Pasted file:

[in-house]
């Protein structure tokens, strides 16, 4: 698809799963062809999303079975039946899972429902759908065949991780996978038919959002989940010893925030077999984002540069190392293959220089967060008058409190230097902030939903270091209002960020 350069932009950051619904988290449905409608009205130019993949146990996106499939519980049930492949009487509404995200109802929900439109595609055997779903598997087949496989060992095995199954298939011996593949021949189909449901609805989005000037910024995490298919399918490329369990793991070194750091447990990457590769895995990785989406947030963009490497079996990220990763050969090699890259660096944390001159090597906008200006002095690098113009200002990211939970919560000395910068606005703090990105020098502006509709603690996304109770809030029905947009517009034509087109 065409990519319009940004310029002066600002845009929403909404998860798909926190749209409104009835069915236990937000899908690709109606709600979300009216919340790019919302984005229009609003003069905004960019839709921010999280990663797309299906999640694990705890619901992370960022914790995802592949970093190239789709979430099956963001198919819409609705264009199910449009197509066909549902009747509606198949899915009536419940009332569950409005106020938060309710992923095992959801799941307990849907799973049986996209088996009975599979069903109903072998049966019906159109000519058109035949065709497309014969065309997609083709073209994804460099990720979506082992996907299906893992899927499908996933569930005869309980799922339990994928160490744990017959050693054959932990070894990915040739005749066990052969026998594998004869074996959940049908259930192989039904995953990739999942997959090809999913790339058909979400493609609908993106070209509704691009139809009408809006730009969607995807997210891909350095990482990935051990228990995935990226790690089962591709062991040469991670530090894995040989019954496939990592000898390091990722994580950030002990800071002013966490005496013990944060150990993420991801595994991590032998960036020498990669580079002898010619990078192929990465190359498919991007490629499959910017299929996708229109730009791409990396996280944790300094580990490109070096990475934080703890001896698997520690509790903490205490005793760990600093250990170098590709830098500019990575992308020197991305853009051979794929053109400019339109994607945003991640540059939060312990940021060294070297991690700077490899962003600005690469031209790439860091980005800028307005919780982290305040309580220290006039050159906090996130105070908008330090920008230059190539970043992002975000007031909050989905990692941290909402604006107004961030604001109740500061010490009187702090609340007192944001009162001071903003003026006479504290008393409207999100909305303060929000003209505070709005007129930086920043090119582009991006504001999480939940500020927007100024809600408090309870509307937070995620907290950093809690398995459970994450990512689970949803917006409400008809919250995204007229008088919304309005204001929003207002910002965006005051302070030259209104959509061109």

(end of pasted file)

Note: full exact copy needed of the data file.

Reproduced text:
[in-house]
């Protein structure tokens, strides 16, 4: 698809799963062809999303079975039946899972429902759908065949991780996978038919959002989940010893925030077999984002540069190392293959220089967060008058409190230097902030939903270091209002960020 350069932009950051619904988290449905409608009205130019993949146990996106499939519980049930492949009487509404995200109802929900439109595609055997779903598997087949496989060992095995199954298939011996593949021949189909449901609805989005000037910024995490298919399918490329369990793991070194750091447990990457590769895995990785989406947030963009490497079996990220990763050969090699890259660096944390001159090597906008200006002095690098113009200002990211939970919560000395910068606005703090990105020098502006509709603690996304109770809030029905947009517009034509087109 065409990519319009940004310029002066600002845009929403909404998860798909926190749209409104009835069915236990937000899908690709109606709600979300009216919340790019919302984005229009609003003069905004960019839709921010999280990663797309299906999640694990705890619901992370960022914790995802592949970093190239789709979430099956963001198919819409609705264009199910449009197509066909549902009747509606198949899915009536419940009332569950409005106020938060309710992923095992959801799941307990849907799973049986996209088996009975599979069903109903072998049966019906159109000519058109035949065709497309014969065309997609083709073209994804460099990720979506082992996907299906893992899927499908996933569930005869309980799922339990994928160490744990017959050693054959932990070894990915040739005749066990052969026998594998004869074996959940049908259930192989039904995953990739999942997959090809999913790339058909979400493609609908993106070209509704691009139809009408809006730009969607995807997210891909350095990482990935051990228990995935990226790690089962591709062991040469991670530090894995040989019954496939990592000898390091990722994580950030002990800071002013966490005496013990944060150990993420991801595994991590032998960036020498990669580079002898010619990078192929990465190359498919991007490629499959910017299929996708229109730009791409990396996280944790300094580990490109070096990475934080703890001896698997520690509790903490205490005793760990600093250990170098590709830098500019990575992308020197991305853009051979794929053109400019339109994607945003991640540059939060312990940021060294070297991690700077490899962003600005690469031209790439860091980005800028307005919780982290305040309580220290006039050159906090996130105070908008330090920008230059190539970043992002975000007031909050989905990692941290909402604006107004961030604001109740500061010490009187702090609340007192944001009162001071903003003026006479504290008393409207999100909305303060929000003209505070709005007129930086920043090119582009991006504001999480939940500020927007100024809600408090309870509307937070995620907290950093809690398995459970994450990512689970949803917006409400008809919250995204007229008088919304309005204001929003207002910002965006005051302070030259209104959509061109």